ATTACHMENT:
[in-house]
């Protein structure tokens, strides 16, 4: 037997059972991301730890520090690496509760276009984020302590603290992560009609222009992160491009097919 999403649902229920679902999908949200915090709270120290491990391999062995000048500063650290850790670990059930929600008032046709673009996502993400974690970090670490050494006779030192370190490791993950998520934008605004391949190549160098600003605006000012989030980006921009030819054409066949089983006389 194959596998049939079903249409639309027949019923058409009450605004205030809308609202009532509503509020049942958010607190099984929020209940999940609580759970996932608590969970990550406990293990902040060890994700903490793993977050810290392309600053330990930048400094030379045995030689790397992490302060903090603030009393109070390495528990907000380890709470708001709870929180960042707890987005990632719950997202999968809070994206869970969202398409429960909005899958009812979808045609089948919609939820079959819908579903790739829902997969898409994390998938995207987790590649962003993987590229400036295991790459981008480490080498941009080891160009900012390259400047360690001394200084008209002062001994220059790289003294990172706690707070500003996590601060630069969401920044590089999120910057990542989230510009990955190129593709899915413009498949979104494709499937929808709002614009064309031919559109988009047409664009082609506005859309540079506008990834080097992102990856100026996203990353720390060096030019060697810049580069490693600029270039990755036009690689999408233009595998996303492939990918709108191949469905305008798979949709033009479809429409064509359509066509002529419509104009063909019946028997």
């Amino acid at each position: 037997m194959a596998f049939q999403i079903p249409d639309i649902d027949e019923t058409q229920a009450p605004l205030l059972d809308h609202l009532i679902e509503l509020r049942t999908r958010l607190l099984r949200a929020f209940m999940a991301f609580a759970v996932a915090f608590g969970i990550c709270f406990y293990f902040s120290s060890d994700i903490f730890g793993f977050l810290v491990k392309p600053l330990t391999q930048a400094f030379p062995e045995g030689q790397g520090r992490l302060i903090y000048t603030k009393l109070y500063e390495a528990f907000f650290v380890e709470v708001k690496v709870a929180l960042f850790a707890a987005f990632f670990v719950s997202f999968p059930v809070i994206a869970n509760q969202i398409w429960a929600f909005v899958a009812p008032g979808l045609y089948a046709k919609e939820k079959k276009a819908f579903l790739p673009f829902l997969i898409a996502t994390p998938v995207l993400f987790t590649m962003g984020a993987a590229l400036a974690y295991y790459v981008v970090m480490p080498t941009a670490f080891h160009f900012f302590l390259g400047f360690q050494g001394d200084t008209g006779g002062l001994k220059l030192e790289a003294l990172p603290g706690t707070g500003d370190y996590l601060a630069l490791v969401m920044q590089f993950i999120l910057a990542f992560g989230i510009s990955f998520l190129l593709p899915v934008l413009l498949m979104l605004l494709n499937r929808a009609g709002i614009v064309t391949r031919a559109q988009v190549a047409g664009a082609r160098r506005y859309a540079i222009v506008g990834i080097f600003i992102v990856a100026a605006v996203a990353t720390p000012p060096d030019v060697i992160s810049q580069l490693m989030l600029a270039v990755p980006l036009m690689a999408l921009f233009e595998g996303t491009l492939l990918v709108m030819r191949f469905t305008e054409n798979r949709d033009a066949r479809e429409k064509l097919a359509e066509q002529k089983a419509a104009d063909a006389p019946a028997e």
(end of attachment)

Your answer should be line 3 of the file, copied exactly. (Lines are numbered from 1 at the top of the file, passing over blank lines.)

């Amino acid at each position: 037997m194959a596998f049939q999403i079903p249409d639309i649902d027949e019923t058409q229920a009450p605004l205030l059972d809308h609202l009532i679902e509503l509020r049942t999908r958010l607190l099984r949200a929020f209940m999940a991301f609580a759970v996932a915090f608590g969970i990550c709270f406990y293990f902040s120290s060890d994700i903490f730890g793993f977050l810290v491990k392309p600053l330990t391999q930048a400094f030379p062995e045995g030689q790397g520090r992490l302060i903090y000048t603030k009393l109070y500063e390495a528990f907000f650290v380890e709470v708001k690496v709870a929180l960042f850790a707890a987005f990632f670990v719950s997202f999968p059930v809070i994206a869970n509760q969202i398409w429960a929600f909005v899958a009812p008032g979808l045609y089948a046709k919609e939820k079959k276009a819908f579903l790739p673009f829902l997969i898409a996502t994390p998938v995207l993400f987790t590649m962003g984020a993987a590229l400036a974690y295991y790459v981008v970090m480490p080498t941009a670490f080891h160009f900012f302590l390259g400047f360690q050494g001394d200084t008209g006779g002062l001994k220059l030192e790289a003294l990172p603290g706690t707070g500003d370190y996590l601060a630069l490791v969401m920044q590089f993950i999120l910057a990542f992560g989230i510009s990955f998520l190129l593709p899915v934008l413009l498949m979104l605004l494709n499937r929808a009609g709002i614009v064309t391949r031919a559109q988009v190549a047409g664009a082609r160098r506005y859309a540079i222009v506008g990834i080097f600003i992102v990856a100026a605006v996203a990353t720390p000012p060096d030019v060697i992160s810049q580069l490693m989030l600029a270039v990755p980006l036009m690689a999408l921009f233009e595998g996303t491009l492939l990918v709108m030819r191949f469905t305008e054409n798979r949709d033009a066949r479809e429409k064509l097919a359509e066509q002529k089983a419509a104009d063909a006389p019946a028997e």